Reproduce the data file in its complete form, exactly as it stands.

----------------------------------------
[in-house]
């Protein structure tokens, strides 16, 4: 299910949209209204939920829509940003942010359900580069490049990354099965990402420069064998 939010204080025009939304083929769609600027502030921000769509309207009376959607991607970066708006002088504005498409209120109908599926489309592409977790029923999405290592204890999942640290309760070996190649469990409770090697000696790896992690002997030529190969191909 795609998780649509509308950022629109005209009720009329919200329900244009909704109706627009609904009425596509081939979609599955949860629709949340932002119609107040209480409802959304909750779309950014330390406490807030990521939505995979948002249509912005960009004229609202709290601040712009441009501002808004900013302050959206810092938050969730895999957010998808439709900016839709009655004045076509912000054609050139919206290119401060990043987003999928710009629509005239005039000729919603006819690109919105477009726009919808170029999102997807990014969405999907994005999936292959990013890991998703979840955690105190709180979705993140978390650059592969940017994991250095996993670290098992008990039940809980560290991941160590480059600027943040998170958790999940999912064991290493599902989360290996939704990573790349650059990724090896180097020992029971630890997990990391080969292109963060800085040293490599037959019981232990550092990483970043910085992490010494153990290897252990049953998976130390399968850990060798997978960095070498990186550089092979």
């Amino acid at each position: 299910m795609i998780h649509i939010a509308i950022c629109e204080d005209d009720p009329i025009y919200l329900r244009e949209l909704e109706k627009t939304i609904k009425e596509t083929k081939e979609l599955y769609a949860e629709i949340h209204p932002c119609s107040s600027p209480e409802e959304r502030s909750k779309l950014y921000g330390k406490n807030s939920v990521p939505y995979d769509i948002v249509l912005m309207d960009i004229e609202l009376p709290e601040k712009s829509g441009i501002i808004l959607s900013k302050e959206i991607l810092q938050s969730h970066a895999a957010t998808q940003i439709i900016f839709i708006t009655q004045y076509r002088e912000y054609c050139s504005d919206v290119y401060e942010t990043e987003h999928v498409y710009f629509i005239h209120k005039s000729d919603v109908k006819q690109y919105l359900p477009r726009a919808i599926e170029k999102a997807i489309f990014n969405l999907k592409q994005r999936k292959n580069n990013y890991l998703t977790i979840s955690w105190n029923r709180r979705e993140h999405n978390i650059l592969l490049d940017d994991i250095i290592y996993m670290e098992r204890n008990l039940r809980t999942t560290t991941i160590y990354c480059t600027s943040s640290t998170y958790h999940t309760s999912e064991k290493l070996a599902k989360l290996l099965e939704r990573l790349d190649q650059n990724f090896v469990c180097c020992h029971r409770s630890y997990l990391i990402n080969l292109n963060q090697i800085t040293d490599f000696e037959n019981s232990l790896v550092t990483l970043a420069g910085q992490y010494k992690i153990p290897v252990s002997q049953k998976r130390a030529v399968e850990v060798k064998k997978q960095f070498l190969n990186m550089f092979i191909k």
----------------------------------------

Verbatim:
[in-house]
């Protein structure tokens, strides 16, 4: 299910949209209204939920829509940003942010359900580069490049990354099965990402420069064998 939010204080025009939304083929769609600027502030921000769509309207009376959607991607970066708006002088504005498409209120109908599926489309592409977790029923999405290592204890999942640290309760070996190649469990409770090697000696790896992690002997030529190969191909 795609998780649509509308950022629109005209009720009329919200329900244009909704109706627009609904009425596509081939979609599955949860629709949340932002119609107040209480409802959304909750779309950014330390406490807030990521939505995979948002249509912005960009004229609202709290601040712009441009501002808004900013302050959206810092938050969730895999957010998808439709900016839709009655004045076509912000054609050139919206290119401060990043987003999928710009629509005239005039000729919603006819690109919105477009726009919808170029999102997807990014969405999907994005999936292959990013890991998703979840955690105190709180979705993140978390650059592969940017994991250095996993670290098992008990039940809980560290991941160590480059600027943040998170958790999940999912064991290493599902989360290996939704990573790349650059990724090896180097020992029971630890997990990391080969292109963060800085040293490599037959019981232990550092990483970043910085992490010494153990290897252990049953998976130390399968850990060798997978960095070498990186550089092979």
């Amino acid at each position: 299910m795609i998780h649509i939010a509308i950022c629109e204080d005209d009720p009329i025009y919200l329900r244009e949209l909704e109706k627009t939304i609904k009425e596509t083929k081939e979609l599955y769609a949860e629709i949340h209204p932002c119609s107040s600027p209480e409802e959304r502030s909750k779309l950014y921000g330390k406490n807030s939920v990521p939505y995979d769509i948002v249509l912005m309207d960009i004229e609202l009376p709290e601040k712009s829509g441009i501002i808004l959607s900013k302050e959206i991607l810092q938050s969730h970066a895999a957010t998808q940003i439709i900016f839709i708006t009655q004045y076509r002088e912000y054609c050139s504005d919206v290119y401060e942010t990043e987003h999928v498409y710009f629509i005239h209120k005039s000729d919603v109908k006819q690109y919105l359900p477009r726009a919808i599926e170029k999102a997807i489309f990014n969405l999907k592409q994005r999936k292959n580069n990013y890991l998703t977790i979840s955690w105190n029923r709180r979705e993140h999405n978390i650059l592969l490049d940017d994991i250095i290592y996993m670290e098992r204890n008990l039940r809980t999942t560290t991941i160590y990354c480059t600027s943040s640290t998170y958790h999940t309760s999912e064991k290493l070996a599902k989360l290996l099965e939704r990573l790349d190649q650059n990724f090896v469990c180097c020992h029971r409770s630890y997990l990391i990402n080969l292109n963060q090697i800085t040293d490599f000696e037959n019981s232990l790896v550092t990483l970043a420069g910085q992490y010494k992690i153990p290897v252990s002997q049953k998976r130390a030529v399968e850990v060798k064998k997978q960095f070498l190969n990186m550089f092979i191909k």